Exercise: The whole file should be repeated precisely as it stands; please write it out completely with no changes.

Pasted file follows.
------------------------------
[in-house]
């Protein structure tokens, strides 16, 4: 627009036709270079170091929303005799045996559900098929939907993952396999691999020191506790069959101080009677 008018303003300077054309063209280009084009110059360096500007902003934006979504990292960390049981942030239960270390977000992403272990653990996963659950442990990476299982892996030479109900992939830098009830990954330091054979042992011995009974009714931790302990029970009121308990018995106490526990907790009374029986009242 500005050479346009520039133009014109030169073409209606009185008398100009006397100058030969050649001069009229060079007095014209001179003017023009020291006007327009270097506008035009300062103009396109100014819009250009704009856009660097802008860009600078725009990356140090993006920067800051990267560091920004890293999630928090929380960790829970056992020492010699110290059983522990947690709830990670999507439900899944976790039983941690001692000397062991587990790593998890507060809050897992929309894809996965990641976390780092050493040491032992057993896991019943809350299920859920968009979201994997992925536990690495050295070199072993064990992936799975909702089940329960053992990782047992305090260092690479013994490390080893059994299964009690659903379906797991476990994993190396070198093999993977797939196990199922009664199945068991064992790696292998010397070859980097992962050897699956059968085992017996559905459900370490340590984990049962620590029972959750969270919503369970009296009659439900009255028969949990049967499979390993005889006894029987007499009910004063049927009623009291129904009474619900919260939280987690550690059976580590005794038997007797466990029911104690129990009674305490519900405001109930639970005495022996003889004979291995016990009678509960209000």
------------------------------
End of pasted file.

[in-house]
């Protein structure tokens, strides 16, 4: 627009036709270079170091929303005799045996559900098929939907993952396999691999020191506790069959101080009677 008018303003300077054309063209280009084009110059360096500007902003934006979504990292960390049981942030239960270390977000992403272990653990996963659950442990990476299982892996030479109900992939830098009830990954330091054979042992011995009974009714931790302990029970009121308990018995106490526990907790009374029986009242 500005050479346009520039133009014109030169073409209606009185008398100009006397100058030969050649001069009229060079007095014209001179003017023009020291006007327009270097506008035009300062103009396109100014819009250009704009856009660097802008860009600078725009990356140090993006920067800051990267560091920004890293999630928090929380960790829970056992020492010699110290059983522990947690709830990670999507439900899944976790039983941690001692000397062991587990790593998890507060809050897992929309894809996965990641976390780092050493040491032992057993896991019943809350299920859920968009979201994997992925536990690495050295070199072993064990992936799975909702089940329960053992990782047992305090260092690479013994490390080893059994299964009690659903379906797991476990994993190396070198093999993977797939196990199922009664199945068991064992790696292998010397070859980097992962050897699956059968085992017996559905459900370490340590984990049962620590029972959750969270919503369970009296009659439900009255028969949990049967499979390993005889006894029987007499009910004063049927009623009291129904009474619900919260939280987690550690059976580590005794038997007797466990029911104690129990009674305490519900405001109930639970005495022996003889004979291995016990009678509960209000």